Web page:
Things are always easier with a friend, but especially maneuvering 4’ x 8’ sheets of plywood through a table saw. Every weekend, Victoria Salvador and I have been getting together and cutting wood, piece by piece, crossing off our list and measuring twice. (And more than a few times, cutting twice despite that. Things happen.) Four sheets of ¾” furniture-grade plywood run through the table-saw later, and we have begun to see the stairs take shape, one cut at a time.
The stairs, while really just a simple set of boxes, took some figuring out, since mostly what we had was a Sketchup drawing from Imgur, sans anything but the scarcest idea of scale from which to extrapolate. Philip Spangler and I had begun building the stairs, and included an inset into the loft that presented numerous problems in our design, since it had been planned for a completely different set of stairs, with a 12” rise and spanning half the length of the trailer. The inset into the loft and the height differential from the Imgur drawing was a head-scratcher for a while, but eventually we figured out that while most stars are built with a center post and risers, we could go with a set of stacked boxes that allowed for storage and only took up three square feet of space. Several design sessions and sets of plans later, we were ready to begin cutting. But first we had to remove the stairs that were there and dismantle them and re-use what wood we could salvage, though there was more waste than I would have liked.
After stepping up on a crate several times, I had begun to realize that a 12” rise is somewhat uncomfortable, and given that I’ve had knee troubles I worried it might even be painful at some point. So despite the small step size, the 9" rise we wound up with in this design promises to be more comfortable, and the new stairs will now free up so much space I can almost add another couch. The new stair design provides for pantry space in the kitchen in the largest cavity, shoe storage in the steps, and a lift-up desk with office storage space underneath in the base.
But one of the small triangular steps was confounding us. I didn’t want to waste an inch of interior space, so the open plan could provide for as much storage as possible: In a tiny house, every inch matters. The original design we had was a sort of flag box with a lift-up step, and in the midst of cutting wood, Victoria asked the pertinent question: “What are you gonna put in that box?” My lack of an answer stopped us while we reconsidered the design. Any support on the inside for the lid made it even smaller…and would I really lift up my step in order to store things in that breadbox-sized awkward space?
But if we closed it in, it was a box filled with air. That wouldn’t do, either, and made me crazy with its inefficiency. Then it hit me: a closed box with a large hole in the front goes from being useless empty space to a perfect kitty hideaway — and thus was born the “Monkey Hole.” My cat, Monkey, will have his own little space-age bachelor pad in the stairs, a perch from which he can see me at my desk and survey the entire room. He will be thrilled.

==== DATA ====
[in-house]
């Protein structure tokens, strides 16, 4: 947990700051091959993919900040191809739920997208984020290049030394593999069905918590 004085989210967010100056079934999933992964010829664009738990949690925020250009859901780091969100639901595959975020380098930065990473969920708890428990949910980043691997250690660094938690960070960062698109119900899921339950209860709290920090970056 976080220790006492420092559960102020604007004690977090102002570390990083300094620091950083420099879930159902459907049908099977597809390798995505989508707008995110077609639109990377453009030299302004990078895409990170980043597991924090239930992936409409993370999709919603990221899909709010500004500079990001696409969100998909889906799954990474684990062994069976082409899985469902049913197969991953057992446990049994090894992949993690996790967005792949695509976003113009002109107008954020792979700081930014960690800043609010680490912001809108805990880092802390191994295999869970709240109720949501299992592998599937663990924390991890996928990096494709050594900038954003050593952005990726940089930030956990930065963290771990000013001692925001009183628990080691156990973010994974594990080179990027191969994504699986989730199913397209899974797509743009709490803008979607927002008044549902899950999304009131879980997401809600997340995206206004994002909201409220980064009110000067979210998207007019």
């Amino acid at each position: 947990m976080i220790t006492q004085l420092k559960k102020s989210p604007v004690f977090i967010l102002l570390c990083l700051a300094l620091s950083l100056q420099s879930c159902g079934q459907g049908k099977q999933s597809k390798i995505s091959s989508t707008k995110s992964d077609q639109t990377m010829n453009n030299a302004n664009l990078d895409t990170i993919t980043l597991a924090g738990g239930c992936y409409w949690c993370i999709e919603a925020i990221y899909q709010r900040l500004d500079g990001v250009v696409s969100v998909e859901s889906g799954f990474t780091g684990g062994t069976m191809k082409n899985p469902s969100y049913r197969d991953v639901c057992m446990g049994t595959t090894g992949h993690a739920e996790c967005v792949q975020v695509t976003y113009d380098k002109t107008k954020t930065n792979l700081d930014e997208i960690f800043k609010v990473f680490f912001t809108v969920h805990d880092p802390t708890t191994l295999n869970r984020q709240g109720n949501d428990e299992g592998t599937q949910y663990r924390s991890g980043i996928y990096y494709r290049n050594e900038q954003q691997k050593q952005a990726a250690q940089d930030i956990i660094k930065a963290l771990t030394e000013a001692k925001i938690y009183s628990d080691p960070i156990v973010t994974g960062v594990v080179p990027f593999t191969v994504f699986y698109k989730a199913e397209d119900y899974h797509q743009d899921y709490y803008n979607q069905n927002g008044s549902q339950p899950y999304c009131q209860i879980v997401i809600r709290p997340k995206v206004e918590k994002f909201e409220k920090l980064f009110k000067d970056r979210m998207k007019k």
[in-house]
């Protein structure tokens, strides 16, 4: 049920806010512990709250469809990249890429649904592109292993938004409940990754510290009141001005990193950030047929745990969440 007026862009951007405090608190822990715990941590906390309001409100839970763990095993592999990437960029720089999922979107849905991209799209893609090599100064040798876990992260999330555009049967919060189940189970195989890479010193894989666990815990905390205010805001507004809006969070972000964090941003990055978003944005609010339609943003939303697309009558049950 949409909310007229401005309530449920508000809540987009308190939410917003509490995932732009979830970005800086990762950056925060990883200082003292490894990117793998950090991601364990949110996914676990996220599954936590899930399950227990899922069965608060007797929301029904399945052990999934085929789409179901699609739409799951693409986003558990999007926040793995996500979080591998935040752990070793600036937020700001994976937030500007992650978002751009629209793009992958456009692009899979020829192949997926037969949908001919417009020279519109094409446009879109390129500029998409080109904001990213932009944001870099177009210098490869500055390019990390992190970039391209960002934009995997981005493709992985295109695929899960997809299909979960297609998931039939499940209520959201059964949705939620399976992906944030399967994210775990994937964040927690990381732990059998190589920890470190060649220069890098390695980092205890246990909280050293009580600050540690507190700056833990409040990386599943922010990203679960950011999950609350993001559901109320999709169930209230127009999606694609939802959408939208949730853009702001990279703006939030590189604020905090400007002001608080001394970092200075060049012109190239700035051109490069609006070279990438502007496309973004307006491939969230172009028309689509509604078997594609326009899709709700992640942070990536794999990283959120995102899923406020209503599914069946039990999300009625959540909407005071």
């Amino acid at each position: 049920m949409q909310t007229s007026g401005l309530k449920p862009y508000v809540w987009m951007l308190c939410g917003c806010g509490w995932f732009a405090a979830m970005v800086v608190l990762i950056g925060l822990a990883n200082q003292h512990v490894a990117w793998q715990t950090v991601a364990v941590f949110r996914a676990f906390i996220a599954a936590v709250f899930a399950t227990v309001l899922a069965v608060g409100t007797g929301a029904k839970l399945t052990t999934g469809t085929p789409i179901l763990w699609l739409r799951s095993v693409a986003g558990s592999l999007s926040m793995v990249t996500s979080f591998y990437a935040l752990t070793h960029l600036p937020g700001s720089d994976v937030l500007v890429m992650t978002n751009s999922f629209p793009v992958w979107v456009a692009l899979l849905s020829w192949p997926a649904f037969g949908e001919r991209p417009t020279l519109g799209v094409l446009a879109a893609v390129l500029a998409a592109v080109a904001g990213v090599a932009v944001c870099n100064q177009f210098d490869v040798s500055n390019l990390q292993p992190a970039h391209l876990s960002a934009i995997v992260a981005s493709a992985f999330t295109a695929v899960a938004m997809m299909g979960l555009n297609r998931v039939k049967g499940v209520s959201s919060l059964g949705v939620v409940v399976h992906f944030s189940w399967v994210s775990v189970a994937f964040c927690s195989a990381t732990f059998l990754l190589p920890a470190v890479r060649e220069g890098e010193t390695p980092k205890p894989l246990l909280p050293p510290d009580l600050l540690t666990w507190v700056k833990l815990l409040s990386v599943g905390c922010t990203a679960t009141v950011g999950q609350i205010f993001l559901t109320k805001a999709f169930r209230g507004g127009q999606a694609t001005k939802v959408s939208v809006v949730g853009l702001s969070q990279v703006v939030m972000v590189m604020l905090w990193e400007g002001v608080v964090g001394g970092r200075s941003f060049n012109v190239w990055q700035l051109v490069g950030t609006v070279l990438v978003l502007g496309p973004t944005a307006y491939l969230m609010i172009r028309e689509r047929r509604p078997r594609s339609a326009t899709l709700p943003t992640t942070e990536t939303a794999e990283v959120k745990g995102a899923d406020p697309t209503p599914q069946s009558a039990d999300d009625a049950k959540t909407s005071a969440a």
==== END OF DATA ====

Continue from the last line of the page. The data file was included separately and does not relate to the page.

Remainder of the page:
While both Victoria and I have our own skill sets, neither of us are master carpenters. My dad, however, was a master carpenter and I would hang around his wood shop from the time I was a little girl, gathering golden curls of sawdust and hiding them in my own blonde tangles. By ten, I had my own block of wood clamped to my dad’s workbench filled with as many nails as a Congolese Nkisi figure. But try as I might, I couldn’t convince my dad to teach me more than how to drive a nail. Every time I touched his power tools or implored him to teach me, he would impatiently pull the tools from my grasp and do it himself. As a young artist I asked him for a circular saw for Christmas, and he got me a handsaw…possibly with the mistaken notion that it was safer, or possibly with the idea that I should learn to do it by hand first. (While it has gotten use over the years, there’s still no replacement for a good table saw with a sharp blade.)
It wasn’t until I was an adult that I learned any carpentry skill at all, and I wistfully imagine the skills I could have picked up from my dad if he’d had the patience or desire to teach me…much more than I could have learned from all of the covert watching and hovering I did as a kid. Now I spend my days putting the healthy fear of power tools into students, and the one thing I will never do is take the tool out of their hands, having felt how disempowering that was as a kid. I’m proud to watch my students build their first objects in wood, from their first tentative, frightened cuts to confidently using all the tools in the shop in a few short weeks.
But despite the number of times I’ve taught a student to cut an angle, and even though between us Victoria and I knew all the basics, certain things were somewhat confounding — like how to cut a perfect angle for the corner stairs, which took some improvising and setting up of jigs. But 46 pieces of wood cut later, we’ve begun assembling the steps and have four of them done. Next week, we should be able to get to the point where we are building the stairs into the house, weather permitting. But we’re getting it done, one cut, one nail, one step at a time.
Lauri Lynnxe Murphy, a 2005 Westword MasterMind winner, is writing about her tiny house project, The Mayday Experiment, on westword.com. If you'd like to support her journey, you can pledge here or here. See more of her work at lynnxe.com.
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